How many times does a collective Twitter freakout lead to something positive? Not often, obviously, but it resulted in a small TV miracle last spring. Moments after Fox canceled its comedy "Brooklyn Nine-Nine," the show became the No. 1 Twitter trending topic in the world. Celebrities tweeted their displeasure with the decision, from Lin-Manuel Miranda ("RENEW BROOKLYN NINE NINE") to Mark Hamill ("NOOOOOOOOO!!!!!!!!!").
A mere 24 hours later, after producers were reportedly bombarded with calls from networks who saw the fan uprising, NBC executives made the announcement: They would pick up the show for a sixth season. (This also made financial sense, because the show is produced by Universal Television, which shares a parent company with NBC.) Twitter rejoiced, as one of the nicest shows on television had been saved.
"Brooklyn Nine-Nine," while critically beloved, didn't get very high ratings on Fox; its creators say it's one of the most-watched shows on Hulu. The show's premiere on NBC last week scored the show's highest ratings in two years (still not very high, but higher). The returning show is essentially the same. However, there are a few small (but key) differences since the network jump (spoilers from the premiere ahead, if you haven't watched yet):
1) The characters can swear now (sort of).
Turns out that Fox is strict about certain TV standards, but NBC is basically a free-for-all! Terry Crews, who plays Sergeant Terry Jeffords, said that Fox had "more restrictions."
"We could not do any bleeping out, we could not do any fuzzy nudity ... but NOW there's lots of bleeping, lots of fuzzy nudity," Crews told Buzzfeed's "AM to DM," and joked, "It's like 'Brooklyn Nine-Nine' after dark. If you ever had a hardcore movie version of 'Brooklyn Nine-Nine,' that's what you're going to see on NBC right now."
That seems like an exaggeration, though the premiere did have one memorable bleeped-out line. (We can't repeat it here, but let's just say it had to do with a misunderstanding about what an abbreviation really meant.) However, it doesn't sound like the new rules are going to alter the show drastically.
"It is edgy and jokes that are definitely not G-rated, but I am conscious of the fact that we have a strong family fan base," executive producer Dan Good said to Variety. "So we wouldn't gratuitously change the characters."
New episodes of "Brooklyn Nine-Nine" air at 8 p.m. Thursdays on NBC.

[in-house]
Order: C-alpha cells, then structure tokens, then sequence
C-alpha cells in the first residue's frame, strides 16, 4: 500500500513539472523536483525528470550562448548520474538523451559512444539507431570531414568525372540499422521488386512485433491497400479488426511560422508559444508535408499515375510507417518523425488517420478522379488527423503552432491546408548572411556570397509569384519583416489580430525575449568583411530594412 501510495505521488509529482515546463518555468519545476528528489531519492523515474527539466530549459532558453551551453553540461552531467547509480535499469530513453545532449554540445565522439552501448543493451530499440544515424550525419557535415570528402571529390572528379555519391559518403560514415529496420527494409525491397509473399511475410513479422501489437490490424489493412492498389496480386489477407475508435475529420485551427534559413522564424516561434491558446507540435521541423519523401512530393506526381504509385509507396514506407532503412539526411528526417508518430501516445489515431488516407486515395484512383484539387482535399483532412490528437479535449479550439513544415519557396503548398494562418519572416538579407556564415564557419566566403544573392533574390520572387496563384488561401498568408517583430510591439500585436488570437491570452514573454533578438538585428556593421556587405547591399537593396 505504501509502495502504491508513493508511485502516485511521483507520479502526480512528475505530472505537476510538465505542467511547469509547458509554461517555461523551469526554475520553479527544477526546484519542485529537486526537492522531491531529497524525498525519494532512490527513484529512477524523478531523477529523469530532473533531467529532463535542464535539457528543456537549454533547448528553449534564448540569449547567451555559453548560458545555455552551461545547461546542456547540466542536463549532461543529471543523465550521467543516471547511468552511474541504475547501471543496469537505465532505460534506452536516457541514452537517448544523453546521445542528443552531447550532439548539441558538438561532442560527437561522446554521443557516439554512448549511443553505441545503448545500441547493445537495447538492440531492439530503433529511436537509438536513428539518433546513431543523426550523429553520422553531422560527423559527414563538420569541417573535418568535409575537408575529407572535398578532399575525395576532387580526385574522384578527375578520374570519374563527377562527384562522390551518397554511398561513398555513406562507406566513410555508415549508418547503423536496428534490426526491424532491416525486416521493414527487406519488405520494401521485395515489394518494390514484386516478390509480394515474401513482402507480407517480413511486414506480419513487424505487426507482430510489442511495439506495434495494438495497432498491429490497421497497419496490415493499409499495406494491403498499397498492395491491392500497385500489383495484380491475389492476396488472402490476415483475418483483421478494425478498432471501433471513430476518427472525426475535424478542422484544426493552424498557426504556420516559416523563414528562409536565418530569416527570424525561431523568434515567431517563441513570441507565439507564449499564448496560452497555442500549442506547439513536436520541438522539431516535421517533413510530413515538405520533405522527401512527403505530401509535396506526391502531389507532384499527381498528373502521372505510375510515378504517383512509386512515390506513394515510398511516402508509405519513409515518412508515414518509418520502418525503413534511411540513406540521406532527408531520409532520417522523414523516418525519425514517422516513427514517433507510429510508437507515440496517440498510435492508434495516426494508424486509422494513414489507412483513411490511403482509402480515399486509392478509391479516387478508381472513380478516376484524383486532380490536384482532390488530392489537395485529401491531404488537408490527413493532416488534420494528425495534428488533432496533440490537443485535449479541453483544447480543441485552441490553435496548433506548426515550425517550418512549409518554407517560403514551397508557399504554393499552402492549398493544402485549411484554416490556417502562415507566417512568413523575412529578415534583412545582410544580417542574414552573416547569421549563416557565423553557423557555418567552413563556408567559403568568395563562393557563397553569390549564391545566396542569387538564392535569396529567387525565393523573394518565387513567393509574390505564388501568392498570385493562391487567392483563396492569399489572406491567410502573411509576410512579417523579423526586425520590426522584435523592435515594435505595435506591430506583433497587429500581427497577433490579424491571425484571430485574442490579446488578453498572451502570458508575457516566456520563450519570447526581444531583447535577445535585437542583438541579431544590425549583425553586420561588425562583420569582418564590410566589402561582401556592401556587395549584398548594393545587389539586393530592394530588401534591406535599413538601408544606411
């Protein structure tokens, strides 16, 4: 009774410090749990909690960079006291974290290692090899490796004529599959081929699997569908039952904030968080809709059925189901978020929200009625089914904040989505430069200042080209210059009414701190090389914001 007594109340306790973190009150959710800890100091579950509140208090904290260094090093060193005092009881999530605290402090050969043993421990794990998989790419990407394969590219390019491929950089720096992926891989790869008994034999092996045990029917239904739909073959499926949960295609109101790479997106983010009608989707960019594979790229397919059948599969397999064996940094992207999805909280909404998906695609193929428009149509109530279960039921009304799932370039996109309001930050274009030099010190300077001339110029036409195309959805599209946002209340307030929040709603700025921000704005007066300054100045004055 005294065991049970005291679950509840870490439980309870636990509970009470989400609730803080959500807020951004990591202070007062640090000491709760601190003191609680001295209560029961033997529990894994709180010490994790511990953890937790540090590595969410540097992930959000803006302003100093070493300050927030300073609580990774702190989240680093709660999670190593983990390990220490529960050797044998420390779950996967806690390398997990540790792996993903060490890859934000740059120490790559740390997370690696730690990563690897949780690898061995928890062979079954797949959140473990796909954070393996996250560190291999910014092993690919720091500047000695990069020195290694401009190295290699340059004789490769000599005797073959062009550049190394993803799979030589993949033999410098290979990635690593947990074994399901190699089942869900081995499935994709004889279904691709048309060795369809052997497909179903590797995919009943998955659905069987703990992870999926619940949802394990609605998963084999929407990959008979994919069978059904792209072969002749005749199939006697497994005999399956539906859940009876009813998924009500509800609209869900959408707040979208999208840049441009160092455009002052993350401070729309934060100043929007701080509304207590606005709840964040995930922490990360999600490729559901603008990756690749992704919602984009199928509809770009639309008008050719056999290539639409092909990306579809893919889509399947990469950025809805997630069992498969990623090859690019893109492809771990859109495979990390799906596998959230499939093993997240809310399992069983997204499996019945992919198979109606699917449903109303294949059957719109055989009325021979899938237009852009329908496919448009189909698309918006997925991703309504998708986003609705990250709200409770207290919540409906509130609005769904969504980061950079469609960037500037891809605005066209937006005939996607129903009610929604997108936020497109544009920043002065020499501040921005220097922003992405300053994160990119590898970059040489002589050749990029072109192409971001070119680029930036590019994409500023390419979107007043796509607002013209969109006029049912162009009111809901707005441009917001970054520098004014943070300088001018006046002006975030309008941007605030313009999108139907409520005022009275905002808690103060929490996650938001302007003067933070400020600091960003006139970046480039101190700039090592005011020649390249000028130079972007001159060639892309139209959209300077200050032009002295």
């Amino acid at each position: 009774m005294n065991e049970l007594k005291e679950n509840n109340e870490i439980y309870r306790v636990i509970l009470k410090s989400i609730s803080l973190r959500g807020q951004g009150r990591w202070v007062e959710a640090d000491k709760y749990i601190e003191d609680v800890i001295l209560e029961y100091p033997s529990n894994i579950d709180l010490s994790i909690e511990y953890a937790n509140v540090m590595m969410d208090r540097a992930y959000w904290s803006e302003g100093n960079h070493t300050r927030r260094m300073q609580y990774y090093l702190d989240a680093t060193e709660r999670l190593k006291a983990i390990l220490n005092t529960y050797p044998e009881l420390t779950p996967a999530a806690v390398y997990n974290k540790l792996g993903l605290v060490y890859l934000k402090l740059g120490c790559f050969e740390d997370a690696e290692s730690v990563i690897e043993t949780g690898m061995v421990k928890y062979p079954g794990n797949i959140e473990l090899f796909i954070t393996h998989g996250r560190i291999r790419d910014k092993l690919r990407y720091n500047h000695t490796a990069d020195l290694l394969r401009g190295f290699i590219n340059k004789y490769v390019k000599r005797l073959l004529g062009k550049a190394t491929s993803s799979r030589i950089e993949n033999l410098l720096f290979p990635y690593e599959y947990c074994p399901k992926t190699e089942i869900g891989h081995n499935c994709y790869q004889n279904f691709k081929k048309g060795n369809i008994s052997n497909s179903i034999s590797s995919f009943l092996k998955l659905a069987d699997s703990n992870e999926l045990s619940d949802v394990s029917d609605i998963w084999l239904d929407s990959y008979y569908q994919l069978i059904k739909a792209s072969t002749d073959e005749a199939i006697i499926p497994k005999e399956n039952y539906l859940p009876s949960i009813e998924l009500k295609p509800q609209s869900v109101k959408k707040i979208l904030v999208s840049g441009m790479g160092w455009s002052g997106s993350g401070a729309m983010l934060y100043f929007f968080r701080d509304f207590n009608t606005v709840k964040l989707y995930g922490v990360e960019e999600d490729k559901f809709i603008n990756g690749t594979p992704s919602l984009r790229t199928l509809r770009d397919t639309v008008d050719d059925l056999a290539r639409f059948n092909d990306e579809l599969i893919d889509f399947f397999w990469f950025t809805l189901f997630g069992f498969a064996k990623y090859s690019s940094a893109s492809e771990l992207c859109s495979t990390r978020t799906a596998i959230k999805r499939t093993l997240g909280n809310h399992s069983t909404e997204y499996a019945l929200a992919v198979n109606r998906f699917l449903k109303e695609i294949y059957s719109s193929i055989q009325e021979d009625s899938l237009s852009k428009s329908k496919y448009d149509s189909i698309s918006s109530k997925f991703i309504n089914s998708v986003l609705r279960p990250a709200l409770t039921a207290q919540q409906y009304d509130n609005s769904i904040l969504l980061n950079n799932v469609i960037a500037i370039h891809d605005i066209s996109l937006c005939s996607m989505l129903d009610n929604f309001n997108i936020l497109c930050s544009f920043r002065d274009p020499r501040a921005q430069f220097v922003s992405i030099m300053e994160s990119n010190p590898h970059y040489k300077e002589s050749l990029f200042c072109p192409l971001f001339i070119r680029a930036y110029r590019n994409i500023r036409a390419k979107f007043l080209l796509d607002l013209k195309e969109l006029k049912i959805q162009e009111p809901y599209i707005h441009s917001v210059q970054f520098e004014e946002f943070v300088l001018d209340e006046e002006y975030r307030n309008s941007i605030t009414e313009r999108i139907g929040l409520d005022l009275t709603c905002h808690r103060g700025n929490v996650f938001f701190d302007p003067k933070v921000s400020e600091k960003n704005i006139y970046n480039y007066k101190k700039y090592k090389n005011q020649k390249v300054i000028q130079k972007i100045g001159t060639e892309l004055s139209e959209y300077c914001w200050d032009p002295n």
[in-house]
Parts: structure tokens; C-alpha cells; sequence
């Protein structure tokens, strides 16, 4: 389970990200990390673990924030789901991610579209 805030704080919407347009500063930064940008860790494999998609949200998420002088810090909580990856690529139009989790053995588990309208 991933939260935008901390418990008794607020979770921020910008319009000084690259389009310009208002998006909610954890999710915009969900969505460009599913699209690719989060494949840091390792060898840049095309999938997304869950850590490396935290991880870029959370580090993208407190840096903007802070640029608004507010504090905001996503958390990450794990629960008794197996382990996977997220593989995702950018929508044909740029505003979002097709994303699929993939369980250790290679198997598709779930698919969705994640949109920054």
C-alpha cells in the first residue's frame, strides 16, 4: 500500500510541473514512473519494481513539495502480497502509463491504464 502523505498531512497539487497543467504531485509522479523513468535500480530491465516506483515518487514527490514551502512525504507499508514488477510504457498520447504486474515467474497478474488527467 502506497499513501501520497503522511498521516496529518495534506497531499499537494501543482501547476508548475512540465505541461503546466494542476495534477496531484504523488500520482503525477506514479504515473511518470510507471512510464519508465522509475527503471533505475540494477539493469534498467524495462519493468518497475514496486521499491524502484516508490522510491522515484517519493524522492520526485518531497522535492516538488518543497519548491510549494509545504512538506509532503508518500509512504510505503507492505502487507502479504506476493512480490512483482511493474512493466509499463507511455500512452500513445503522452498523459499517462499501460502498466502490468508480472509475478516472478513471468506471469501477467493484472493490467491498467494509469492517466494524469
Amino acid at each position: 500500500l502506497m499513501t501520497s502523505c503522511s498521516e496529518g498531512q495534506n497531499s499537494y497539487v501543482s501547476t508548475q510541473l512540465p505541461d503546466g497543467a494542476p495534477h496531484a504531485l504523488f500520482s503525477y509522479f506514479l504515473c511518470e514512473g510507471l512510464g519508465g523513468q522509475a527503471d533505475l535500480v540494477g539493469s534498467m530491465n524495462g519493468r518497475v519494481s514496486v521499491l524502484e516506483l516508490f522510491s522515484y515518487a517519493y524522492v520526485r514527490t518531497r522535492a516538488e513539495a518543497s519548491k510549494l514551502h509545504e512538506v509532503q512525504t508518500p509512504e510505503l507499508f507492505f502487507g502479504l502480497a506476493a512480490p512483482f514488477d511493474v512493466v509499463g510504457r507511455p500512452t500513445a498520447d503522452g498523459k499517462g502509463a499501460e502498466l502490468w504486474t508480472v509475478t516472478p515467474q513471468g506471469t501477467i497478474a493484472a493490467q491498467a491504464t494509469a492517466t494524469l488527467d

2) We get a glimpse of depressed Captain Holt.
Holt (Andre Braugher) has been through tough times, but when he found out he didn't get the New York police commissioner job, he went off the deep end in a way viewers have never seen. Specifically, he flew to a resort in Mexico to drown his sorrows in margaritas and wear colorful T-shirts with slogans such as "What's Up, Beaches?" and "DTF: Down To Fiesta."
Unfortunately, it was the same resort that Jake (Andy Samberg) and Amy (Melissa Fumero) were going on their honeymoon, because they all used the same discount code offered by Gina (Chelsea Peretti.) Holt swore he wouldn't be a buzzkill, but he was so sad he couldn't help himself. "What is it about me that screams 'loser'?" he wondered as he interrupted Jake and Amy's couples massage. When he wound up by them in the pool on a raft, he said sadly, "I can't even float right. Just push me away. Everyone else does."
Jake and Amy gamely tried to include him in their activities, such as a class called "Sensual Food Tasting: The Art of Feeding Your Lover" and a trip to the spa, though they had different takes on the mud masks. Amy: "I love the way the mud revitalizes your skin." Holt: "And I love how it masks my shame."
Eventually, Holt realized that there was more to life than the NYPD, and decided to quit — until Jake and Amy brought him back from the edge, using some fairly creative methods.
3) Charles and Gina are no longer going to be brother and sister.
Charles (Joe Lo Truglio) loves reminding people that even though he and Gina once had a brief fling, they're also brother and sister, because his dad later married her mom. It appears that special time has come to an end — Charles's dad and Gina's mom are getting a divorce. At first, Gina tried to tell Charles it wasn't that big of a deal ("The average American marriage lasts fewer than two days"), yet Charles was still devastated. Turns out her mom was cheating on his dad, which should lead to some awkward storylines in the future.